Endangered species are supposed to be hard to find, but there's a place within driving distance of Washington where two endangered species are thriving, along with a host of other intriguing birds and animals.

Blackwater Wildlife Refuge, a federal preserve near Cambridge on Maryland's Eastern Shore, is home to about 40 American bald eagles and more than 400 Delmarva fox squirrels, both of which are listed by the government as endangered.

On a decent day it's possible to see both, along with thousands of Canada geese and concentrations of snow geese, wild ducks, herons and other denizens of the marsh. The combination makes Blackwater a fine destination on a winter drive to the country.

The bald eagles have begun a comeback in the Chesapeake Bay region since almost being wiped out by widespread use of the pesticide DDT. After the poison was banned in 1972, eagle populations stabilized and recently the national bird has slowly begun to increase in numbers.

Today the Chesapeake region is one of four major bald eagle nesting and roosting areas in the lower 48 states, along with Florida, the Great Lakes and the Pacific Northwest. Dorchester County, where Blackwater is, claims the largest concentration of nesting bald eagles in the East, north of Florida.

This is courting season for the eagles and refuge manager John Schroer said the Blackwater birds are busy building at least two active nests. Last year six eaglets were hatched within the refuge.

When eagles are courting they often engage in a kind of airborne dance, swooping and dipping in pairs over the marshland. I was witness to such a courtship last month on a beaver pond on the lower Potomac, but my visit last weekend to Blackwater was not similarly blessed.

Schroer said the Blackwater eagles generally fly in the mornings and evenings. During the day they sometimes can be seen roosting in the tops of dead pine trees. Look for the mature eagles' distinctively snow white heads and tails, like a bird in a tuxedo (immature bald eagles are brown). The best days for eagle watching are sunny with little wind.

Sunny, still days are good for observing Delmarva fox squirrels, as well. These oversized bushytails are victims of declining habitat, and by far their greatest numbers are in and around the refuge. They favor mature forests of loblolly pines and hardwoods, rare outside of Dorchester County.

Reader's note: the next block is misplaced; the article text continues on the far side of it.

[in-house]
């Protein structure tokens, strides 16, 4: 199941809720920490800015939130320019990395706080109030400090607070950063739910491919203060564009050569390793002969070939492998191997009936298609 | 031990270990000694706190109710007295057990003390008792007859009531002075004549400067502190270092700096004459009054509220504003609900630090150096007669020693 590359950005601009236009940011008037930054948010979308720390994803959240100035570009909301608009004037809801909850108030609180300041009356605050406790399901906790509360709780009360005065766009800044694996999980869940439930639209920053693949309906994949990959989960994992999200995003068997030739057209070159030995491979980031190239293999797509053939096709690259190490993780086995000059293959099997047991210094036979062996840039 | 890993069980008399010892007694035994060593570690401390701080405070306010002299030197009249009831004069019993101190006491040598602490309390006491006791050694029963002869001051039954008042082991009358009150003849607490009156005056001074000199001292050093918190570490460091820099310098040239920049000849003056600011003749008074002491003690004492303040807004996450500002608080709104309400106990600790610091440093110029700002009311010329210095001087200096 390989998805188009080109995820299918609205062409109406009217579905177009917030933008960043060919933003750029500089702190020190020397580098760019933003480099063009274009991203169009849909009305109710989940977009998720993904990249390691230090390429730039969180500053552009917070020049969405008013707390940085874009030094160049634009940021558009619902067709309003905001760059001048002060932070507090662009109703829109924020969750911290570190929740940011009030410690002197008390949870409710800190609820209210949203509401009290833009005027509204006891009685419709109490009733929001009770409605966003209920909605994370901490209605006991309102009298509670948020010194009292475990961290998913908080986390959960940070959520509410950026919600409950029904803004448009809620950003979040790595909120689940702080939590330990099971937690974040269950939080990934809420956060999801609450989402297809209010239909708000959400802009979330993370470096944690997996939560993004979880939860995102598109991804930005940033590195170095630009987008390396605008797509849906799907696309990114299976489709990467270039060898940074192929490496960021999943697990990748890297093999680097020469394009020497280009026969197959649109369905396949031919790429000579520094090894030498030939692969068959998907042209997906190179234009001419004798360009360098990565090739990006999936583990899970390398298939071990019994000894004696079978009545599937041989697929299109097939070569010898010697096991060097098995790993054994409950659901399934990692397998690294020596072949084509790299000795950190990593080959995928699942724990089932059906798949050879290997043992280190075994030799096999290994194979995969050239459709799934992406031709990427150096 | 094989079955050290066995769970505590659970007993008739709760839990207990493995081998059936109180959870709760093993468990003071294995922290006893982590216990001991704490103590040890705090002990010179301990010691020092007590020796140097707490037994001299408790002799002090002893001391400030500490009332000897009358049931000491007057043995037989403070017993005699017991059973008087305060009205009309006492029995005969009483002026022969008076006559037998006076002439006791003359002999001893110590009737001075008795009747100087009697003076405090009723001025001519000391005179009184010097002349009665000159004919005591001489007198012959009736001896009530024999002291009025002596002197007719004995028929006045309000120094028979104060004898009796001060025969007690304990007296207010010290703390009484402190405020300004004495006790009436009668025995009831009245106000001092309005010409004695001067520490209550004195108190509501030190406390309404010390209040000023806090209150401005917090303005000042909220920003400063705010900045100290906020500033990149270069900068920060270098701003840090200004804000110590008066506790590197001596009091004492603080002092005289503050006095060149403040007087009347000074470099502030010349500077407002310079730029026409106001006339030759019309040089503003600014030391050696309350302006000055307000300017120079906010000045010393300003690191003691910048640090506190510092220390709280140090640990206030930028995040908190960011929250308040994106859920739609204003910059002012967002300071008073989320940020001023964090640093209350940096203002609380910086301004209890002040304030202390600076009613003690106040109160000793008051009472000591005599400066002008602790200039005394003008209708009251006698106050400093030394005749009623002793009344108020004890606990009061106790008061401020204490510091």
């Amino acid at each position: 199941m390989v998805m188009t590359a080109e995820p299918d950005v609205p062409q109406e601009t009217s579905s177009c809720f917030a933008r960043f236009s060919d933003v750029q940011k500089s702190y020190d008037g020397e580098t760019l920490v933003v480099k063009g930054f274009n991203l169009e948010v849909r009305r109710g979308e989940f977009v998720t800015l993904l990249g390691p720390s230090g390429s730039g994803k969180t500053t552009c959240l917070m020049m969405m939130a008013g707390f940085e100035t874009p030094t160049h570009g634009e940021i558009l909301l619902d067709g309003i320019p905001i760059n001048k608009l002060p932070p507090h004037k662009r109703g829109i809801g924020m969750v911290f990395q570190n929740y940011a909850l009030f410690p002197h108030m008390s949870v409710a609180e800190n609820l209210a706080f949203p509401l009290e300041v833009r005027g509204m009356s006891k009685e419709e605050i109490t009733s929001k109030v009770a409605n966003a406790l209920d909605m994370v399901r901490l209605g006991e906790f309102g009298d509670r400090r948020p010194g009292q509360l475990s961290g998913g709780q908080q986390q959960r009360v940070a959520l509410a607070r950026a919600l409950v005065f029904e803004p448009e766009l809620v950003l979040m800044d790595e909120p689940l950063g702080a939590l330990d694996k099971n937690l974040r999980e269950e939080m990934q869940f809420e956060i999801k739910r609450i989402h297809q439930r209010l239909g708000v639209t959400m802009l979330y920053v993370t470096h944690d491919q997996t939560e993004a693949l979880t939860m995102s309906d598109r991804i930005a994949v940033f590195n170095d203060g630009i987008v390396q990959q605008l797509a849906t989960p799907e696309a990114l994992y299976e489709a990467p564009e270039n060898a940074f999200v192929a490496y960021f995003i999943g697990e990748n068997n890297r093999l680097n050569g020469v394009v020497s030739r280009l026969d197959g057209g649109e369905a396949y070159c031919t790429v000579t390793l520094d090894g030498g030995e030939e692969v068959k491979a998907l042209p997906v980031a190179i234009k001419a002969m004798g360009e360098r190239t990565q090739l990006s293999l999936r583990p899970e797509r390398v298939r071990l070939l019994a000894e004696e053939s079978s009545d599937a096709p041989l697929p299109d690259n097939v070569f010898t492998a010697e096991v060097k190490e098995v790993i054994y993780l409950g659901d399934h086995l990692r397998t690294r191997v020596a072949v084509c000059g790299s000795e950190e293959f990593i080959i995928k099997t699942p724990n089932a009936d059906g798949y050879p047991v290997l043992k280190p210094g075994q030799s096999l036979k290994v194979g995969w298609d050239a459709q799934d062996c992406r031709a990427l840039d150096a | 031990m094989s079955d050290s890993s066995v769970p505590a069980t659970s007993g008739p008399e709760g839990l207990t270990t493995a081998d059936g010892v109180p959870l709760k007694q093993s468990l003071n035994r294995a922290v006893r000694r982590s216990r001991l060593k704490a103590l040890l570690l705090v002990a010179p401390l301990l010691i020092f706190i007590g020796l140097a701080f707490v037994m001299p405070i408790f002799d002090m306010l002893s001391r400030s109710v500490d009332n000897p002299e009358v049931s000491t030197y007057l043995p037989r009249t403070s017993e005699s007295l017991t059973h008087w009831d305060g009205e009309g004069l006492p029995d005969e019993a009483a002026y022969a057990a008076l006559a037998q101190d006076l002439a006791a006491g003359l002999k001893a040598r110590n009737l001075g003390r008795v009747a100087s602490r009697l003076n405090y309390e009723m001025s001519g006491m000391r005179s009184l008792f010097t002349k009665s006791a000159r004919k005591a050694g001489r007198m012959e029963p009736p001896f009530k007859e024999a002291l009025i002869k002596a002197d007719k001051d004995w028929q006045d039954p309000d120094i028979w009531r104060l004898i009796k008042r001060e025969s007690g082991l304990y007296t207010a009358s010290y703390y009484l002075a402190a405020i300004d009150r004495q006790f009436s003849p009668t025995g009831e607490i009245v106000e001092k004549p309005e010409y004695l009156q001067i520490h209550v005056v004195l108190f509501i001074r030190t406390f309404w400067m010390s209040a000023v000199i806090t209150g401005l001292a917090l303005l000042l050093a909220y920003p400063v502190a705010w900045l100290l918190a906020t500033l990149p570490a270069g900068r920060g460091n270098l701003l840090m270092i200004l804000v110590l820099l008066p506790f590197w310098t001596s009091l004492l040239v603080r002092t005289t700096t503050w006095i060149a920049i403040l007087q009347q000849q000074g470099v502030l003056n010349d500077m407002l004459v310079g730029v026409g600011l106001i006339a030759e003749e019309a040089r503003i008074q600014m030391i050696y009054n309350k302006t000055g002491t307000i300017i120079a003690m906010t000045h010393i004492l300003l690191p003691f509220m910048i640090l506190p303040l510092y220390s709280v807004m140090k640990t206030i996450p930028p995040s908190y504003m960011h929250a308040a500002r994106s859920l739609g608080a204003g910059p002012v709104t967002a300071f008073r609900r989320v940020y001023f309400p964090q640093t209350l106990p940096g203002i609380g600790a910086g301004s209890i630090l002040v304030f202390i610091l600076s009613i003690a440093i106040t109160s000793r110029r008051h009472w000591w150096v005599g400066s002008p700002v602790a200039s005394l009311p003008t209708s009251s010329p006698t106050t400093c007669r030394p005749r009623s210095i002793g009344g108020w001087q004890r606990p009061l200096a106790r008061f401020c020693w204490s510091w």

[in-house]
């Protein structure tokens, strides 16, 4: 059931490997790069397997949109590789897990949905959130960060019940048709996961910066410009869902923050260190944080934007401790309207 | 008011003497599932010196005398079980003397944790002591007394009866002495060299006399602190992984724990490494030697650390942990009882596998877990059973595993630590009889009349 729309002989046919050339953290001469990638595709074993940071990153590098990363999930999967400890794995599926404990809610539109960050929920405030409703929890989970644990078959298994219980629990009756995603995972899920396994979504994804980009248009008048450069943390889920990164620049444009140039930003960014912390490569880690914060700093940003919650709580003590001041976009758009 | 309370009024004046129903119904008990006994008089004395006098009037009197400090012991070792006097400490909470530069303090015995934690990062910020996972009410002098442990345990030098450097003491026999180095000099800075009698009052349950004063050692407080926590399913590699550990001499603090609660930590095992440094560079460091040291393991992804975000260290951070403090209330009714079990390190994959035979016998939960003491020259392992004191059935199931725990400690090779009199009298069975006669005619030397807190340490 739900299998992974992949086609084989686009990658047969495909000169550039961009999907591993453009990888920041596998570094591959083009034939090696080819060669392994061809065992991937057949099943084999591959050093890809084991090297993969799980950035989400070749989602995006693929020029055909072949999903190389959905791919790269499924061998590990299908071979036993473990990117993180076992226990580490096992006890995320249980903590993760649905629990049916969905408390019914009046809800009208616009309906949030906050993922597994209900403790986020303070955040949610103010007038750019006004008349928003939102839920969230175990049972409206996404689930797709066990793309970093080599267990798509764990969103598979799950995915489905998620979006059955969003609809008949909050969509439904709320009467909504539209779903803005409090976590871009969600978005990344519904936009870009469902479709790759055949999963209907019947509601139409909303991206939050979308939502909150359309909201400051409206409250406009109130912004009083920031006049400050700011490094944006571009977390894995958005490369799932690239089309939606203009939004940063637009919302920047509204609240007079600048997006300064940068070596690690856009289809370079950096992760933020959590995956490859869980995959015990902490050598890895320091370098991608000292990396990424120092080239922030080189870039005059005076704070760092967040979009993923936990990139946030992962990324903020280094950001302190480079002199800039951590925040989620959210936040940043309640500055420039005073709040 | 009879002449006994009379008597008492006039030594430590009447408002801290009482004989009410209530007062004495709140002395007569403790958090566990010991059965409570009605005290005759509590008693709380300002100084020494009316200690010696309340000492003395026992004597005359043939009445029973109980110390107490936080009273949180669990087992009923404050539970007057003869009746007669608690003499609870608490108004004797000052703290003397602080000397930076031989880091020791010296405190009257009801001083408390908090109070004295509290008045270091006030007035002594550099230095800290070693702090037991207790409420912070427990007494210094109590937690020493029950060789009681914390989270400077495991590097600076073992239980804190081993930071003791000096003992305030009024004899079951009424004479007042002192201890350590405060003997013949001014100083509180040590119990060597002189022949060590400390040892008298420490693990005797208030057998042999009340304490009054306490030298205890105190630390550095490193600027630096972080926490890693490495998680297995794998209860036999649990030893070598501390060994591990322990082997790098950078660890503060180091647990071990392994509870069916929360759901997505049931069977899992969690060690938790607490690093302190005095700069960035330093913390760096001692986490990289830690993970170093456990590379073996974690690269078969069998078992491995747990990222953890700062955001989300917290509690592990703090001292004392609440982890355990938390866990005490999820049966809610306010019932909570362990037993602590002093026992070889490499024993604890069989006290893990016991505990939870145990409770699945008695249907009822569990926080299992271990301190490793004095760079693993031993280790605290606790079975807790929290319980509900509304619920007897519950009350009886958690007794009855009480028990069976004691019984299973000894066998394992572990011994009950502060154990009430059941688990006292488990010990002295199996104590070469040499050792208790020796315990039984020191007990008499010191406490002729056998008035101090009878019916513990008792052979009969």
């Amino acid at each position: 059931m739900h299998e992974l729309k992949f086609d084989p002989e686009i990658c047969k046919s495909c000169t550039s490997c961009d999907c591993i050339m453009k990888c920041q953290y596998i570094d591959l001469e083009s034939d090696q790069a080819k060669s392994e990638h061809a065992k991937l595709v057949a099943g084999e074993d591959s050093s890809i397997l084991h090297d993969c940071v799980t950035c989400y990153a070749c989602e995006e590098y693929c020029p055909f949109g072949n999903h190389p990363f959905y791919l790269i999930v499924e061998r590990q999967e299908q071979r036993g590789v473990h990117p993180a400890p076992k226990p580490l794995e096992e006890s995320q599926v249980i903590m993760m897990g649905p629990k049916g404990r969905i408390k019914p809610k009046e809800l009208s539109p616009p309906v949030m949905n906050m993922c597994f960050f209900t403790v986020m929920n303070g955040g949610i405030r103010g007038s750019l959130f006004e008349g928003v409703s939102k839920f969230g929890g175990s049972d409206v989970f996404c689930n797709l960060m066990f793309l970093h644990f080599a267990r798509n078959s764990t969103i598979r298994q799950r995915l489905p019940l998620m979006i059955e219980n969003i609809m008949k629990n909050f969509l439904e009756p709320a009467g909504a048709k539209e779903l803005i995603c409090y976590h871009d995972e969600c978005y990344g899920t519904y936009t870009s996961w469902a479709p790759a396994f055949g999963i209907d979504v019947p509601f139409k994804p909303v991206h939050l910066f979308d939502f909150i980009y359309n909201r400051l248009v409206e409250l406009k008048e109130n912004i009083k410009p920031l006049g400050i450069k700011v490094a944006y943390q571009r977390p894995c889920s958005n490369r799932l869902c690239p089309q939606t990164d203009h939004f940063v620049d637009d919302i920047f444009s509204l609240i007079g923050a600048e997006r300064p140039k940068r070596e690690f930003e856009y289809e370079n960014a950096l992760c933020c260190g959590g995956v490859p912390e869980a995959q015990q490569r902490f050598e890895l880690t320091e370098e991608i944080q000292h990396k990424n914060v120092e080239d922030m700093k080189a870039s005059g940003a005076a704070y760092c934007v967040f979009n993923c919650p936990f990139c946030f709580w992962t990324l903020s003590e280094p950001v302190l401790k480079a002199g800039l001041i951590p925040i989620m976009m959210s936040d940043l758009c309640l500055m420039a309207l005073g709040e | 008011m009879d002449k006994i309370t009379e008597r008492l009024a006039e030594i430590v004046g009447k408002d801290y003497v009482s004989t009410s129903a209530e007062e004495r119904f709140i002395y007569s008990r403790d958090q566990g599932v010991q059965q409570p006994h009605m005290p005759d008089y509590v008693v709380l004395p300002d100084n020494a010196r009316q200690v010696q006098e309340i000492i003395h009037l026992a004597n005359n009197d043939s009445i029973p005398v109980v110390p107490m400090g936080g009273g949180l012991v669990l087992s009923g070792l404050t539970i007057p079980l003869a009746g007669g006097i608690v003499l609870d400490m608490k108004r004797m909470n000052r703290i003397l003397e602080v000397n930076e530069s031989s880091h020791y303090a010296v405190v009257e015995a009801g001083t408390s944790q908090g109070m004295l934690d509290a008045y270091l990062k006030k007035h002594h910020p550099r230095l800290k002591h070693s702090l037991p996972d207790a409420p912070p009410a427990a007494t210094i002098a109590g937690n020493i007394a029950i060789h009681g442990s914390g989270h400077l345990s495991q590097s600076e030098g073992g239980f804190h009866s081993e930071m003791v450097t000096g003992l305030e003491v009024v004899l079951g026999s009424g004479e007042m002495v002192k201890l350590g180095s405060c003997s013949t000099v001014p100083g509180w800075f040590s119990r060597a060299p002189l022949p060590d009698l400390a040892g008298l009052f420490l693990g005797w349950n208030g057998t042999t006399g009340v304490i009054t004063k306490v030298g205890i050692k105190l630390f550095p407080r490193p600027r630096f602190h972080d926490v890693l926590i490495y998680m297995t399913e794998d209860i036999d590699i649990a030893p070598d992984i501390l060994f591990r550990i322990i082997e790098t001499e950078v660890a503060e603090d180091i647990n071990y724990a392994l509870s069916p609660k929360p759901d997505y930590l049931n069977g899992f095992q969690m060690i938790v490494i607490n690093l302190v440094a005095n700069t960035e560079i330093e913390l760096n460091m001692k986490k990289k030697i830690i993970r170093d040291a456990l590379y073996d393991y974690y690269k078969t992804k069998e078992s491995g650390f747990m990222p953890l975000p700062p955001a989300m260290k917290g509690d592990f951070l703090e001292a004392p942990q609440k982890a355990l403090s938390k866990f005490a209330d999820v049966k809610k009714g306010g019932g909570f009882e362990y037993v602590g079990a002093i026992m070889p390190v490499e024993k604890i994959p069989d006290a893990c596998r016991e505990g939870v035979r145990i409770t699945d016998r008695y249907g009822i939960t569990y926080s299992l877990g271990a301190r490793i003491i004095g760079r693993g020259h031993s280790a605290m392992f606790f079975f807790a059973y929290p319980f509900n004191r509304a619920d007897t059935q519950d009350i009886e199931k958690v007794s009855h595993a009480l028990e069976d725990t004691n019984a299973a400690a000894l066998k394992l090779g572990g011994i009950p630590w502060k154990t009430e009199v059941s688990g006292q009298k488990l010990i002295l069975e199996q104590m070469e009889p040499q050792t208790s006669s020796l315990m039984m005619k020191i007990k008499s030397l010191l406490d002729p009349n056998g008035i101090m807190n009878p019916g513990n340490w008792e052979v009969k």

The woods of Blackwater are of that sort, giving them the eerie look of the Everglades, where tiny rises in elevation produce a landscape that shifts from water to marsh to hammocks of tall trees. Schroer said the woods were last lumbered here 70 to 90 years ago, and since then the fast-growing loblollies have shot up to scrape the sky, mixed in with tall hardwoods.

The result is an unusually high woods, where the canopy of treetops blocks out direct sun. It keeps the understory from growing into a tangle, so walking the forest trails at Blackwater is the easiest woods walking you'll ever find. All you have to dodge is giant tree trunks; the daylight filtering through the canopy dapples the ground.

Delmarva fox squirrels build their nests near the ends of the tree branches, unlike gray squirrels, which favor the crotch of a limb. The fox squirrels are slow moving and often will lumber away through the woods until they are out of sight, unlike gray squirrels, which head for the nearest tree.

A third endangered species, the red-cockaded woodpecker, is said to have used Blackwater, though this bird has not been seen since 1976.

Most people go to the refuge, a pleasant two-hour drive from Washington, to see the Canada geese. This year goose watching is something of a disappointment. During its heyday in the late 1960s, the 14,000-acre Blackwater was host to up to 100,000 Canadas during peak migration in November.

But lately the peaks have been in the 55,000 to 60,000 range. Refuge managers have changed tactics a little, providing less food for the migrants by changing farming policies on the tillable land. They began to fear that too many geese were resting there, raising the specter of a disease racing through the crowded flocks.

The peak concentrations were at the end of November this year, but there remain some 21,000 Canadas using the refuge, along with 7,000 wild ducks (half as many as last year) and about 3,000 snow geese. A drive around the five-mile wildlife loop provides plenty of views of waterfowl in their natural state, and there is an undeniable beauty in watching the sun set purple over the flat marshes as flocks of waterfowl cascade into the resting areas.

Elsewhere, tall great blue herons fish in the still ponds; deer pop out of the woods' edges and pop back in when they see people; swarms of blackbirds ebb and flow like giant, noisy clouds. Back at the park headquarters, children can take the simple wildlife tests and see, close up, what muskrats and eagles and nutria and Delmarva fox squirrels look like.

My wife demands a Blackwater visit once a year and evidently a lot of other folks do, too.

"We get a lot of people from Washington and Baltimore even in the spring, after the waterfowl have left," Schroer said. "It's just a place to see something natural, instead of street lamps and concrete."